If you live anywhere within the five boroughs of New York City, I want you to answer the following questions for me. Yes, you can answer aloud. I promise that I will hear you. Here are the questions:
When you are walking through your neighborhood at night, do you ever come across rats? Have you ever seen one in the garbage cans that your neighbor has pulled to the curb? Ever been walking home and get startled by the sight of a rat running along the sidewalk near you? Ever been waiting for the train and watched as rats crept through the train tracks, or even worse, on the platform?
If you answered yes to any of those questions, no worries. You’re a normal New Yorker. And the sick realization that we as New Yorkers have actually come to accept rats as part of our communal landscape is the topic of this week’s essay.
Growing up, I can remember my friends and I chucking pennies at the rats that often lurked on the train tracks at the Nostrand Avenue train station. We never hit any of them, but each day we wasted about 10 cents trying. It was just a given to me, even as a child, that when you went into the subway there would be rats down on the tracks. While in high school, I worked for City Marshal Charles Sanchez. His office was on Court Street. I was a mailboy, so at the end of every evening I’d take a crate of mail up to the Cadman Plaza General Post Office. Over there, by Borough Hall, I’d see rats foraging under park benches or in the garbage cans. I’d cross over or take the long way around because the sight of a creeping rat would unnerve me. It still does.
Last week, our local media teams converged on the Claremont Consolidated Housing Projects in the Bronx. A tenant of the housing project, Ms. Asia Clemente, reported that her 1-year-old son had been bitten by a rat in their home. Her report led to other tenants reporting their issues with the large rodents in their apartments. One woman produced a video showing seven rats overtaking her kitchen, going through her pots and in and out of her sink. Another couple spoke about hearing the rats gnawing through the walls at night. Another man killed a rat and showed it to the camera crews while they were there. He said that the rat had bitten his stepfather. The Department of Health has since stepped in to oversee the issues in this housing project, but rat issues like this are prominent throughout the entire city.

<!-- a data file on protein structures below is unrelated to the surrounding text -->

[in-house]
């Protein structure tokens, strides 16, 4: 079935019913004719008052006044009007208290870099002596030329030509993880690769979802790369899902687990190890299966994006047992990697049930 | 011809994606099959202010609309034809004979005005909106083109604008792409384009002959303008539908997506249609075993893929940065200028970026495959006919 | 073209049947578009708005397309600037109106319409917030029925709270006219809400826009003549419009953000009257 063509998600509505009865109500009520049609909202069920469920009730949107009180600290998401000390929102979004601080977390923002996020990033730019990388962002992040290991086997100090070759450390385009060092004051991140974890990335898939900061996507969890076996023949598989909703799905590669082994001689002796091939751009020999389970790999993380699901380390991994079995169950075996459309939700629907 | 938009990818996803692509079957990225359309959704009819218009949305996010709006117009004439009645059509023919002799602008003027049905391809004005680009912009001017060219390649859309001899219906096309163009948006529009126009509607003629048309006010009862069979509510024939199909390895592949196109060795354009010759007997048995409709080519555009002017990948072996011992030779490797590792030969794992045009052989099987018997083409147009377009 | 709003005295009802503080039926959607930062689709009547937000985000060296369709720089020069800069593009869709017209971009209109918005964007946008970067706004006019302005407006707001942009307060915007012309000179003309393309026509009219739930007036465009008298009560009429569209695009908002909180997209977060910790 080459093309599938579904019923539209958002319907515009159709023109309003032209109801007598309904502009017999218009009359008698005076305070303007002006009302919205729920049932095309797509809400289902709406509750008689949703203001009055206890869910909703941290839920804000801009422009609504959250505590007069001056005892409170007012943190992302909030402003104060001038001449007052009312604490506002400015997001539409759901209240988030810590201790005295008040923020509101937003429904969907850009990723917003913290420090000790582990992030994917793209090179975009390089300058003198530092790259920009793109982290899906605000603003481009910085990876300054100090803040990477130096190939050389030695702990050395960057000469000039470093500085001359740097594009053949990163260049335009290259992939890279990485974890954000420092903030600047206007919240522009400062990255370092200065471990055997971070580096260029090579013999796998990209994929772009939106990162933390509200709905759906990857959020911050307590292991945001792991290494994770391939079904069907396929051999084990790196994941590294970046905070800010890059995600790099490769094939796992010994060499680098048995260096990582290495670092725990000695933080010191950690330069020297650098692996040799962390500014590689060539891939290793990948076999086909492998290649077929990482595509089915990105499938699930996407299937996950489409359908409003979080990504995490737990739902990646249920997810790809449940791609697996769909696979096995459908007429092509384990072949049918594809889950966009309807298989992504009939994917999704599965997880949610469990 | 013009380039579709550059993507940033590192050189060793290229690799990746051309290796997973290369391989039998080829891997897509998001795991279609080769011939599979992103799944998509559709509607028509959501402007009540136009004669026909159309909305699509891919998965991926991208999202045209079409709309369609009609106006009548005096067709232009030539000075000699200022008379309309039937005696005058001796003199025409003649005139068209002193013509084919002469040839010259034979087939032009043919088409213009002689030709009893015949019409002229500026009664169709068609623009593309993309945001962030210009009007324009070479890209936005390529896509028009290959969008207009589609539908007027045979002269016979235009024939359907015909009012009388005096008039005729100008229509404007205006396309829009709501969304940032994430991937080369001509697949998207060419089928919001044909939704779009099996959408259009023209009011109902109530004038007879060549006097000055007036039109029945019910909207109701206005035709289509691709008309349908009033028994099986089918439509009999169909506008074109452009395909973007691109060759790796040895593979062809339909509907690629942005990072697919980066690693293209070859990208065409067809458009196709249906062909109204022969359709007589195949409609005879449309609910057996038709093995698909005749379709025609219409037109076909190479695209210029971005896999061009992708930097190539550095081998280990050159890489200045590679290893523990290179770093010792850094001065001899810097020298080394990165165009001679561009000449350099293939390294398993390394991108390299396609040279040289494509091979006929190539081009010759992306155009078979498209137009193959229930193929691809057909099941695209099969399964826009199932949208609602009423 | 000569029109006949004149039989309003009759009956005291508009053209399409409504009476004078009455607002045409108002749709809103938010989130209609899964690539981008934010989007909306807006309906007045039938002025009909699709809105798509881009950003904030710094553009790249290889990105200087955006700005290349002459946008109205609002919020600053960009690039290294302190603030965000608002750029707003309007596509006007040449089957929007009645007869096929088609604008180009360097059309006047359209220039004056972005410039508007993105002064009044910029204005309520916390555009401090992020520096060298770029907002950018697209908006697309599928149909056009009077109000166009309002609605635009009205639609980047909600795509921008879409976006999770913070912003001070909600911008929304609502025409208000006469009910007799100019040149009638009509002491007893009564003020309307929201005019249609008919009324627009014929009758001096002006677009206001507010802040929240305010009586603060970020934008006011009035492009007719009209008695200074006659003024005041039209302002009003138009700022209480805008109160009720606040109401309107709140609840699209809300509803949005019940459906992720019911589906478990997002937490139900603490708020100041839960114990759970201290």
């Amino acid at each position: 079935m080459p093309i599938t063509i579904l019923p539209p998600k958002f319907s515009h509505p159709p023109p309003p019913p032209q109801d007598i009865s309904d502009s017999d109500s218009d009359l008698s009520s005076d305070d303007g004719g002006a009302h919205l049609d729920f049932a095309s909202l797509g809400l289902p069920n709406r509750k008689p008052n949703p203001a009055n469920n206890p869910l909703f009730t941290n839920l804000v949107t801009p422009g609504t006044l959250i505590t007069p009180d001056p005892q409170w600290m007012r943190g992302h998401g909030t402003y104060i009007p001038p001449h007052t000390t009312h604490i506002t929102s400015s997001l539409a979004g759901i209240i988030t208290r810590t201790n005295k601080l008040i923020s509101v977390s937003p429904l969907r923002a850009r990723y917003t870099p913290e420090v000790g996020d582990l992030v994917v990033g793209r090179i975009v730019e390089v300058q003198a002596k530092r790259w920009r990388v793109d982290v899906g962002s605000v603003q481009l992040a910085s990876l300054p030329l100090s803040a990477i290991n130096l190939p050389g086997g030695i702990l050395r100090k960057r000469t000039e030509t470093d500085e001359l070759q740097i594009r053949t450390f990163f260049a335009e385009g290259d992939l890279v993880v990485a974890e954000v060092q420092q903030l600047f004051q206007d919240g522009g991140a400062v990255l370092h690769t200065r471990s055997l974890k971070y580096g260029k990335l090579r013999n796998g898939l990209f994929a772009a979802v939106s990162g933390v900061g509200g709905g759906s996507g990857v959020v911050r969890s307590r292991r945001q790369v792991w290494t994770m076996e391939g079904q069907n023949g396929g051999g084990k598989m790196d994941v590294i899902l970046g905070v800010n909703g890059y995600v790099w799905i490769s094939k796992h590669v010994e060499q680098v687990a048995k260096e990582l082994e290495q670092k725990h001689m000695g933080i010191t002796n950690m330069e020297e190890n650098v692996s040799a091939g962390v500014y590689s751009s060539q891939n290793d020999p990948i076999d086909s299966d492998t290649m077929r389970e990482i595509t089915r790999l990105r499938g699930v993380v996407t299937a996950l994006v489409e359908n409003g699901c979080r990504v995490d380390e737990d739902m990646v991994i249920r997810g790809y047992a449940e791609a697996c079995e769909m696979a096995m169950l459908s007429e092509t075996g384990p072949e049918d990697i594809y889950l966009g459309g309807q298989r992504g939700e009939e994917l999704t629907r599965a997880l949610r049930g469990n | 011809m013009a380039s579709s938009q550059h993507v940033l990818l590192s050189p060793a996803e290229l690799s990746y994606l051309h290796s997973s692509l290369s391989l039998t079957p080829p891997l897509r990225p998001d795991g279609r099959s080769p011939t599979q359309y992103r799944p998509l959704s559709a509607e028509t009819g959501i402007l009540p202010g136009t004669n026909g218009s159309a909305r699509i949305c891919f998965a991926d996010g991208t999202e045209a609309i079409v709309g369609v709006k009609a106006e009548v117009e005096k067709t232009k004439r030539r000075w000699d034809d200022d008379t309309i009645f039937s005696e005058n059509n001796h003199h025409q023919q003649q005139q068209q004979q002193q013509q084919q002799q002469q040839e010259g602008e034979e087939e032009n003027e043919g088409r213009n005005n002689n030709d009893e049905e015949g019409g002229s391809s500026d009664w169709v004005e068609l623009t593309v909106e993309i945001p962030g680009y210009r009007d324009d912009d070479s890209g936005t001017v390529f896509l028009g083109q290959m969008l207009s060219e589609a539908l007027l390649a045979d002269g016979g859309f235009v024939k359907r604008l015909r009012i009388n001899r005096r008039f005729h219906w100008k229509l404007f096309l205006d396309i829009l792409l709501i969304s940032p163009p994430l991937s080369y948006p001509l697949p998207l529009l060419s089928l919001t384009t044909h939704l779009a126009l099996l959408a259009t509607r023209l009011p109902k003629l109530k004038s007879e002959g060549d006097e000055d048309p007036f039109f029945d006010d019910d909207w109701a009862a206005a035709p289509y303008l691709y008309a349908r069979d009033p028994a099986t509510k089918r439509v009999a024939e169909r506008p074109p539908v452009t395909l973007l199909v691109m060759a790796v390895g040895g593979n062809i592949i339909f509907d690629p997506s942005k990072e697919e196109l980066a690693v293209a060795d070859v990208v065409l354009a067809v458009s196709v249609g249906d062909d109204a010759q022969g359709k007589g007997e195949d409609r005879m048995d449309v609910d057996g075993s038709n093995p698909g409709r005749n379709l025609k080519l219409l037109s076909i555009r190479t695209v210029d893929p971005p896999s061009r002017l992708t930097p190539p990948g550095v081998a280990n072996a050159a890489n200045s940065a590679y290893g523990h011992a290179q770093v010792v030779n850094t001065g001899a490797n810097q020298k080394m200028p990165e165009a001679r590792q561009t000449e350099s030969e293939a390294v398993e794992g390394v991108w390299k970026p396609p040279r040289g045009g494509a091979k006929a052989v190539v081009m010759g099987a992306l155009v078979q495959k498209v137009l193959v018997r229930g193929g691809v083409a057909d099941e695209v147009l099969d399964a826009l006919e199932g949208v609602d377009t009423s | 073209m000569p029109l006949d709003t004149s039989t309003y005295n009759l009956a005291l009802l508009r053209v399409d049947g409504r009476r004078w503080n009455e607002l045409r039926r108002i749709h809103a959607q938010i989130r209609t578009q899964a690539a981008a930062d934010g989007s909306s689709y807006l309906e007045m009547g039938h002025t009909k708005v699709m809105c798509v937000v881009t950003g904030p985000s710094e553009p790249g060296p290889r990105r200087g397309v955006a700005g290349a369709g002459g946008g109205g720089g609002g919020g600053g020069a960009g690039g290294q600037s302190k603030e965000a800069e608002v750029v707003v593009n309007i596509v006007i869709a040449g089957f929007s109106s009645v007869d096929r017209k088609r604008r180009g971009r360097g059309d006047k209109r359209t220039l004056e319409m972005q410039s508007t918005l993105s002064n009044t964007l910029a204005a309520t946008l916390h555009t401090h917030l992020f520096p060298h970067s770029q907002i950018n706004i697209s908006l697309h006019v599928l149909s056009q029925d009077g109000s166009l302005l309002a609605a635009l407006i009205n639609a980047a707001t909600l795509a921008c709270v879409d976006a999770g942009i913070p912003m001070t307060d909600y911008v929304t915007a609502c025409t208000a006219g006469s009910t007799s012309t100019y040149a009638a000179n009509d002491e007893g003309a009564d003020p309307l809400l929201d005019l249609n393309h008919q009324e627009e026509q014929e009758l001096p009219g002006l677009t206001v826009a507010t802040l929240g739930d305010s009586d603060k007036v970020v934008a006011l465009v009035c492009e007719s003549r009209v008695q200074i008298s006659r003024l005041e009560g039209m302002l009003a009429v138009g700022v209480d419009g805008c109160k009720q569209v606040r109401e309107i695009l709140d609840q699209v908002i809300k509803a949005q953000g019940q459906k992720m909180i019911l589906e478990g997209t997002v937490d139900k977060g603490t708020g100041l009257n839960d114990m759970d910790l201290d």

The story in the Bronx got me to thinking. Why have we accepted rats as part of the city for so long? And can’t we just kill them all and be done with them? I’m sure that animal rights folk are going to be upset at that second question.
The rats that inhabit our city, specifically the brown rat and the black rat, originated in Asia. The tracking of the history and the migration of a rat is a study in commensalism. Commensalism means that there is an association between two organisms where one derives and benefit from the other. Rats are human-dependent. They eat from the garbage we accumulate. They nest in structures we build, or in the ground that we till. Rats reached our land by riding in the ships that came across seas. New York City is one of the biggest havens for rats in the entire nation. Part of the reason is that our topography is perfect for the nesting and mating of rats; concrete underground caverns with access to water, our housing construction standards, our public sanitation practices.
Figures put the rat population of New York City anywhere between 2.6 million and 30 million, depending on who’s counting. This would mean that there are basically as many rats in the city as there are people. Why isn’t this considered some type of epidemic? Rats are filthy creatures. Coming in contact with one can put a human at risk to catch any one of the dozens of pathogens that rats carry. They bite humans, they’ve been known to attack cats and they even gnaw through wires and tubes underneath cars. A friend of mine was having electrical problems with his car. He took it to the shop and the mechanic showed him wires from underneath that had been totally chewed away by a rat.
A human’s greatest skill, and also his deadliest flaw, is his ability to adapt. New Yorkers don’t realize how dire the rat situation in our city is, because we all grew up seeing them in train stations and just accepting them as part of the whole. But to be living in a city where the rats might actually outnumber the humans is disgusting, alarming and quite possibly an awesome premise for a horror movie, except this is real life.
Last year, Mayor de Blasio launched a $32 million initiative to reduce the rat population. And yet, I still walk in the street when I come home late at night because of the rats moving with indemnity along the front of the homes and businesses. We should take this problem more seriously and demand a better response from our politicians because cutting checks obviously isn’t stopping rats from taking over an entire housing project in the Bronx.